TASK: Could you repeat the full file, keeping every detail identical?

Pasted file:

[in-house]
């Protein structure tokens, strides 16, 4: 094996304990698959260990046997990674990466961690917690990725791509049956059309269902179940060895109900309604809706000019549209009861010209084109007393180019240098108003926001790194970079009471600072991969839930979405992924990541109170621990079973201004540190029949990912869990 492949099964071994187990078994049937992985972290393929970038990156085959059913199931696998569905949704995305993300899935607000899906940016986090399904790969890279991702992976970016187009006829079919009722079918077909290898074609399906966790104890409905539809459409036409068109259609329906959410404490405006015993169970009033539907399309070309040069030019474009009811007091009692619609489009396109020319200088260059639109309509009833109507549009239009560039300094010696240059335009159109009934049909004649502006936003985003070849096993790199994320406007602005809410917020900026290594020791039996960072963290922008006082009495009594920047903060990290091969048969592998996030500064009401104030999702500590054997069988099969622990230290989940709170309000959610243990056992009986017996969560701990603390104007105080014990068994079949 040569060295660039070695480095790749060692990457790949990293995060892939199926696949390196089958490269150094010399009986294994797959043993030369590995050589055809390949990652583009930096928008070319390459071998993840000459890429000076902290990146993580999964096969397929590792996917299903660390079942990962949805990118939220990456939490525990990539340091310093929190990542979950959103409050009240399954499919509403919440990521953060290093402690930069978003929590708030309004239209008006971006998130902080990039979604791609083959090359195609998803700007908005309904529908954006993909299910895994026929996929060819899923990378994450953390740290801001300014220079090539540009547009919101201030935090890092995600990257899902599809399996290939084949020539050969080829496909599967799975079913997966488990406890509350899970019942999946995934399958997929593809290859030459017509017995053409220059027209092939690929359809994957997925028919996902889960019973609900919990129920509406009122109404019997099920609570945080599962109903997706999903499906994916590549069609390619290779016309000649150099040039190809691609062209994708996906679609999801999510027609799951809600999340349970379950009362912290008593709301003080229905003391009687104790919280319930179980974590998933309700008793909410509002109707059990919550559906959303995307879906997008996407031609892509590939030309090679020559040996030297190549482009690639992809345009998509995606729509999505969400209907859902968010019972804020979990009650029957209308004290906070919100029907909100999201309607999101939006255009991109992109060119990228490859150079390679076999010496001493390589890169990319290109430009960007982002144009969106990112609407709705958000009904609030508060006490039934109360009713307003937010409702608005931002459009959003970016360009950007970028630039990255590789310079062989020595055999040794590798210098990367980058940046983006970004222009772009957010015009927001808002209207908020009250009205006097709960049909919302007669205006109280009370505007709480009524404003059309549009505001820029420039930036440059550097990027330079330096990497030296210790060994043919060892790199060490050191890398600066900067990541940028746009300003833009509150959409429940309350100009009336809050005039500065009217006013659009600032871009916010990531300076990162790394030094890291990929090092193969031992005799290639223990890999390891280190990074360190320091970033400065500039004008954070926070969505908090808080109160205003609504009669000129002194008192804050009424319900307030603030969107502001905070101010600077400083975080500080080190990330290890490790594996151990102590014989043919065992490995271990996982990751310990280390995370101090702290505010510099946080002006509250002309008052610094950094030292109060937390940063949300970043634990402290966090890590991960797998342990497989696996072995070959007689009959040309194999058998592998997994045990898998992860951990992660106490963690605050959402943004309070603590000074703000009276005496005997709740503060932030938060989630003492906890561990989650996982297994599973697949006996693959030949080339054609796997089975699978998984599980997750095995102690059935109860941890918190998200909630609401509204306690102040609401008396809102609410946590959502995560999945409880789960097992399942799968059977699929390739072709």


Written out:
[in-house]
């Protein structure tokens, strides 16, 4: 094996304990698959260990046997990674990466961690917690990725791509049956059309269902179940060895109900309604809706000019549209009861010209084109007393180019240098108003926001790194970079009471600072991969839930979405992924990541109170621990079973201004540190029949990912869990 492949099964071994187990078994049937992985972290393929970038990156085959059913199931696998569905949704995305993300899935607000899906940016986090399904790969890279991702992976970016187009006829079919009722079918077909290898074609399906966790104890409905539809459409036409068109259609329906959410404490405006015993169970009033539907399309070309040069030019474009009811007091009692619609489009396109020319200088260059639109309509009833109507549009239009560039300094010696240059335009159109009934049909004649502006936003985003070849096993790199994320406007602005809410917020900026290594020791039996960072963290922008006082009495009594920047903060990290091969048969592998996030500064009401104030999702500590054997069988099969622990230290989940709170309000959610243990056992009986017996969560701990603390104007105080014990068994079949 040569060295660039070695480095790749060692990457790949990293995060892939199926696949390196089958490269150094010399009986294994797959043993030369590995050589055809390949990652583009930096928008070319390459071998993840000459890429000076902290990146993580999964096969397929590792996917299903660390079942990962949805990118939220990456939490525990990539340091310093929190990542979950959103409050009240399954499919509403919440990521953060290093402690930069978003929590708030309004239209008006971006998130902080990039979604791609083959090359195609998803700007908005309904529908954006993909299910895994026929996929060819899923990378994450953390740290801001300014220079090539540009547009919101201030935090890092995600990257899902599809399996290939084949020539050969080829496909599967799975079913997966488990406890509350899970019942999946995934399958997929593809290859030459017509017995053409220059027209092939690929359809994957997925028919996902889960019973609900919990129920509406009122109404019997099920609570945080599962109903997706999903499906994916590549069609390619290779016309000649150099040039190809691609062209994708996906679609999801999510027609799951809600999340349970379950009362912290008593709301003080229905003391009687104790919280319930179980974590998933309700008793909410509002109707059990919550559906959303995307879906997008996407031609892509590939030309090679020559040996030297190549482009690639992809345009998509995606729509999505969400209907859902968010019972804020979990009650029957209308004290906070919100029907909100999201309607999101939006255009991109992109060119990228490859150079390679076999010496001493390589890169990319290109430009960007982002144009969106990112609407709705958000009904609030508060006490039934109360009713307003937010409702608005931002459009959003970016360009950007970028630039990255590789310079062989020595055999040794590798210098990367980058940046983006970004222009772009957010015009927001808002209207908020009250009205006097709960049909919302007669205006109280009370505007709480009524404003059309549009505001820029420039930036440059550097990027330079330096990497030296210790060994043919060892790199060490050191890398600066900067990541940028746009300003833009509150959409429940309350100009009336809050005039500065009217006013659009600032871009916010990531300076990162790394030094890291990929090092193969031992005799290639223990890999390891280190990074360190320091970033400065500039004008954070926070969505908090808080109160205003609504009669000129002194008192804050009424319900307030603030969107502001905070101010600077400083975080500080080190990330290890490790594996151990102590014989043919065992490995271990996982990751310990280390995370101090702290505010510099946080002006509250002309008052610094950094030292109060937390940063949300970043634990402290966090890590991960797998342990497989696996072995070959007689009959040309194999058998592998997994045990898998992860951990992660106490963690605050959402943004309070603590000074703000009276005496005997709740503060932030938060989630003492906890561990989650996982297994599973697949006996693959030949080339054609796997089975699978998984599980997750095995102690059935109860941890918190998200909630609401509204306690102040609401008396809102609410946590959502995560999945409880789960097992399942799968059977699929390739072709």